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Officials Suspend Work
In Vast Kashagan Field;
A New Balance of Power
August 28, 2007; Page A1

KASHAGAN, Kazakhstan — On an island in the Caspian Sea, the hub of the world’s largest oil-development project, a thousand men in orange jumpsuits train for catastrophe.

Oil in the Kashagan field here is potentially lethal, with high concentrations of hydrogen sulfide gas. So workers carry oxygen canisters and gas detectors and do daily evacuation drills. High-tech getaway boats stand ready to whisk them to safety. The place feels more like a hazardous-chemical plant than an oil rig.

“One breath would kill you,” says offshore installation manager Ian King.
Since an unlikely alliance of Western oil companies received rights to drill for oil here a decade ago, they’ve struggled to cope with a combination of rig-wrecking ice packs, bone-chilling winters and noxious, high-pressure gases. Yesterday, the consortium’s bid to exploit one of the world’s top oil deposits encountered its biggest challenge yet: Kazakhstan’s government, stung by delays and rising costs, suspended the group’s permit for the field, halting work there for the next three months.

“From today, work on Kashagan will be frozen,” said a Kazakh official.

It wasn’t immediately clear whether the project had been shut down. The field’s operator, Italy’s Eni SpA, declined to comment, saying only that consortium representatives were meeting yesterday with local authorities. Sources close to the negotiations said the delay was an attempt by the Kazakh government to pressure Eni and squeeze additional money out of the project.

The day’s wrangling added yet another layer of complexity to Kashagan, a field that shows the increasingly hostile environment encountered by Western energy companies in pursuit of crude. With the era of easy oil long gone and international demand climbing to new heights, the majors are focusing on increasingly remote and hazardous corners of the globe. The ultradeep waters of the Gulf of Mexico and offshore West Africa are Big Oil’s new frontiers.


The rewards are potentially huge. Kashagan, discovered in 2000 in Kazakhstan’s sector of the Caspian, was the world’s largest oil find in 30 years. In 2019, production there is expected to plateau at 1.5 million barrels of crude a day, more than the output of established producers Angola or Qatar.

But such projects are also pushing the majors’ technical capabilities to the limit, often leading to holdups and soaring costs. That in turn is testing the patience of host countries, which see their payday recede with every fresh delay. As their frustration grows, so does the petro-nationalism that has shifted the balance of power between Western oil majors and oil-producing nations.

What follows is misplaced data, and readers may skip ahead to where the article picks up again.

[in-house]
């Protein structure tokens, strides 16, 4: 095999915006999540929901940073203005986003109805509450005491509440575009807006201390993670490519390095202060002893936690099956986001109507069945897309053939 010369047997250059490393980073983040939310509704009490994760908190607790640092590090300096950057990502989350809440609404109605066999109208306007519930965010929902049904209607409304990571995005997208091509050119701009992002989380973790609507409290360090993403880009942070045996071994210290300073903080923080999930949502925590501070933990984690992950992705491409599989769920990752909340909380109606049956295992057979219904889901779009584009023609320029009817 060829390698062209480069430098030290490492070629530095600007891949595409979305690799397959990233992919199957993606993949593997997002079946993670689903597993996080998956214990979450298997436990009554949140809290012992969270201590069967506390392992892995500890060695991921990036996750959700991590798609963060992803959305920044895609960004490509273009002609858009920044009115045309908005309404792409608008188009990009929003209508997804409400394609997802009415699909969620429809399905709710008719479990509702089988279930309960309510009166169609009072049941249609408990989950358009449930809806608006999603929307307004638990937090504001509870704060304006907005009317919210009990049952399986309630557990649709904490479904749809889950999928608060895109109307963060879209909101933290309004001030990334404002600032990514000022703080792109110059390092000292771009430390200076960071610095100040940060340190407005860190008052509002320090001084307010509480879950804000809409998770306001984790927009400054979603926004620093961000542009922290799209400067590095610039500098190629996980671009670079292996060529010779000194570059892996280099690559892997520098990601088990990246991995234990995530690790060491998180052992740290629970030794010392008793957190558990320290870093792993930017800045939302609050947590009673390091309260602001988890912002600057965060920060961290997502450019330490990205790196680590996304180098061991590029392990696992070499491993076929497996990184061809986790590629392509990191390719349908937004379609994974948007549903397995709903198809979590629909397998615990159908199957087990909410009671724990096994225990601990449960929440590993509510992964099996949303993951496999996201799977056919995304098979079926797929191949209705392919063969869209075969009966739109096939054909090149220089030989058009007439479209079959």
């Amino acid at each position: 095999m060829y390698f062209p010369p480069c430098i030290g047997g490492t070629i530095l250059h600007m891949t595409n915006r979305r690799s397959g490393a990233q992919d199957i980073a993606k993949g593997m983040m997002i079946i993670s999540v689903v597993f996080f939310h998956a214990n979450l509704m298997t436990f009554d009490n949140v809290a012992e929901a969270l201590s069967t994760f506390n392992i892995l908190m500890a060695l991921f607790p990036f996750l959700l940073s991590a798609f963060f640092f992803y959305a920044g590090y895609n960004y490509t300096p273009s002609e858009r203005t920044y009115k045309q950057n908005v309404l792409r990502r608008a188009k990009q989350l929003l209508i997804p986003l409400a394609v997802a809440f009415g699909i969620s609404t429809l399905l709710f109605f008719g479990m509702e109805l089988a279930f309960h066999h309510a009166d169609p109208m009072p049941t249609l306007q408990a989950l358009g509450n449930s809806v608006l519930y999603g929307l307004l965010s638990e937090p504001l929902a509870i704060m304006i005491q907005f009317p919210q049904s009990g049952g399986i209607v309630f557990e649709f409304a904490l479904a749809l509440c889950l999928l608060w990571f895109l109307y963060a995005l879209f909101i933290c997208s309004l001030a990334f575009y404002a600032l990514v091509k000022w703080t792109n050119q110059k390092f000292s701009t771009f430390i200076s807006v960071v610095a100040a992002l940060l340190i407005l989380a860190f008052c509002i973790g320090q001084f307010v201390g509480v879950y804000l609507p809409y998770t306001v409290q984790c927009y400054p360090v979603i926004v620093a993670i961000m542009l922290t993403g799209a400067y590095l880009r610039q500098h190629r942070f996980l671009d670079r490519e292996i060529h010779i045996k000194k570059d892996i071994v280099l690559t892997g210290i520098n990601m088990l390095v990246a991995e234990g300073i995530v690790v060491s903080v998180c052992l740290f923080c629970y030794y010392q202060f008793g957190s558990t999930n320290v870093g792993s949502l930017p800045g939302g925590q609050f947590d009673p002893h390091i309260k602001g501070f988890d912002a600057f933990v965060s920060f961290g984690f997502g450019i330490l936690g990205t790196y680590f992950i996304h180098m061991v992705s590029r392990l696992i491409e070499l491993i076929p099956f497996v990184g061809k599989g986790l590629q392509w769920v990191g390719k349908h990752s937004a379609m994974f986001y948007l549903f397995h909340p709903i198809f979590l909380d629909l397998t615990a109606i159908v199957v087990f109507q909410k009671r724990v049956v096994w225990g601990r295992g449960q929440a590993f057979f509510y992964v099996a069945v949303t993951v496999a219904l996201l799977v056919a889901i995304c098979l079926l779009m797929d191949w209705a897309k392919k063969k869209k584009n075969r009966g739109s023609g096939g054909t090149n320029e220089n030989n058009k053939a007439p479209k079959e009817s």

Kashagan is a prime example. Under Eni, the original production start-up date had been pushed back from 2005 to the end of 2010. Earlier this year, Eni announced that the cost of the field’s initial phase would be $19 billion, rather than the $10 billion it had previously flagged. Oil majors blame rising costs on a shortage of skilled engineers and project managers, soaring steel prices and expensive leases for new drilling rigs.

Kazakhstan was unconvinced. “When costs increase by 5%, by 10%, that’s one thing,” Kazakh Prime Minister Karim Masimov said in an interview earlier this month. Projected costs over the 40-year life of the project, he said, had increased to $136 billion from $57 billion. “When they rise by two and a half times, either the planning was wrong, or the execution is wrong, or it was deliberate.”

Kashagan is now increasingly resembling another energy project that fell victim to its host’s rising assertiveness — Sakhalin 2 in Russia’s Far East. When Royal Dutch Shell PLC announced costs at Sakhalin had nearly doubled, Russian environmental regulators began bombarding it with complaints. They ended their campaign only when Shell ceded a majority stake in the project to a Kremlin-run gas company.

Destructive Sea

Rising out of the Caspian Sea some 50 miles offshore, Kashagan is breathtaking in its scale. Its center is an island set in a shallow lagoon and enclosed by an atoll of long, curved reefs. On closer inspection, the islands and reefs turn out to be man-made — artificial defenses against a destructive sea.

“This is not like the Arabian desert, where you just extract the oil and put it in a pipe,” says Paolo Campelli, Eni’s head of operations in Kazakhstan, as his helicopter touches down on Island D, the heart of the Kashagan operation.

Locals have long known of oil deposits in the Caspian. The Soviets carried out seismic tests there but lacked the technology to drill offshore, focusing instead on easier fields in Siberia. Soon after the Soviet Union collapsed in 1991, the newly independent Kazakhstan invited foreign oil companies to bid for exploration rights.

In November 1997, a group of Western oil majors clinched a deal with the Kazakh government to develop reserves in the northern Caspian. Consortium members included Agip, a unit of Eni; Statoil ASA of Norway; Mobil Corp. of the U.S., now part of Exxon Mobil Corp.; Shell; France’s Total SA; and Britain’s BP PLC and BG Group PLC. Signed in Washington, the pact sealed Kazakhstan’s emergence as one of the world’s next energy giants.

At the time, the country lacked the know-how, money and manpower to operate big, complex projects on its own. Most of its petroleum engineers had been Russian, and a lot of them fled in the chaos of 1991.